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Adept III

Cat13.4: How to avoid the high CPU load for GPU kernels?


since 13.4 and 13.5 beta, my OpenCL GPU program consumes ~80% of one CPU core while in clFinish, waiting for a string of GPU kernels and a final clEnqueueReadBuffer. My main thread looks like this














and is using 0.01% CPU.

However, there is another thread:










that is using ~19% CPU (76% of a core). The upper part of the stack changes - it is not stuck in clIcdGetPlatformIDsKHR.

When using a CPU-hungry program to consume almost all CPU and starve my program, then this thread's CPU load goes back to almost nothing, but the GPU is not fed very well and GPU load is very jumpy between 70-98%. GPU load would normally be pegged at 100%.

When rolling back to cat13.3, the program's total CPU load is at ~0.1-0.3%, and running a CPU-hog has almost no effect on my program.

Is there anything special to be done on the newer drivers to make them leave the CPU alone? Is there any setting to get the CPU-behavior of the previous drivers?

My environment: HD5770+Phenom II X4 955, Win7-64. I got reports that the same happens with an APU and the integrated 6550D (also Win7-64).

Note: Making the final clEnqueueReadBuffer synchronous instead of the final clFinish does not change the CPU load.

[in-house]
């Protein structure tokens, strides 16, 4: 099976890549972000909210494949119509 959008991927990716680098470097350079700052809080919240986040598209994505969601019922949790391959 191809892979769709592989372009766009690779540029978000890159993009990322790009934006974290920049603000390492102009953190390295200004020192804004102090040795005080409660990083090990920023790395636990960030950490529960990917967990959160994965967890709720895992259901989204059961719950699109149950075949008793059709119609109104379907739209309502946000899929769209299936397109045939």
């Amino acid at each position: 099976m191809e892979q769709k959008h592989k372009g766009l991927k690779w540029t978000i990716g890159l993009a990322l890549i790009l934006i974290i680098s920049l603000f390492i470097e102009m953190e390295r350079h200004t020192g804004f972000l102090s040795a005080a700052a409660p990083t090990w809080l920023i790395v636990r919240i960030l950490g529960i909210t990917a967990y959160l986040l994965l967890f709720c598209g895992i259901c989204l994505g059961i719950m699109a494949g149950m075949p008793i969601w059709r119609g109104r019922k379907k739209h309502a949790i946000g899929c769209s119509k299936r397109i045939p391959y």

... and could someone please give me a hint how I can get a proper code formatting in this forum? Thanks a lot!

15 Replies
Adept III

One more detail: when inserting a clFinish between each kernel invocation, then the CPU load issue is gone. (But I then have a performance problem in my program, and it is even more sensitive to running other CPU-intense applications.)

So far my kernels use the same queue, with no synchronization events. Would a different setup here help ?

You can try using more number of command queues. (separate queue for kernel execution, and data read and data write). Also it is advisable to use to cl_events to synchronize between multiple command queues. Not sure if this will be helpful in this scenario though.

Please attach your code as a zipped file, which is more handy if the code is bigger than a few lines.


Hi, I finally managed to extend the HelloWorld example so that it shows this problem of high CPU load when running on a GPU. For that, I used two kernels so that the output of the first is the input of the second. Both kernels do some serious calculations in order to consume some time (in this example it is totally useless. Also, my real program takes care that the output of the second kernel is not overwritten by subsequen calls - that is just here in this simplification).

When running this test program, both kernels will be scheduled alternatingly a couple of times. Then, the main thread reaches the blocking clEnqueueReadBuffer to read the final result. There it needs to wait for the scheduled kernels to finish. While waiting, one CPU is at 100% as described in the initial post of this thread.

When I find out how, I will attach the source and test program ... Edit: Why is this "attach" link missing when writing the answer and appears only when editing the message? Very weird forum software 😕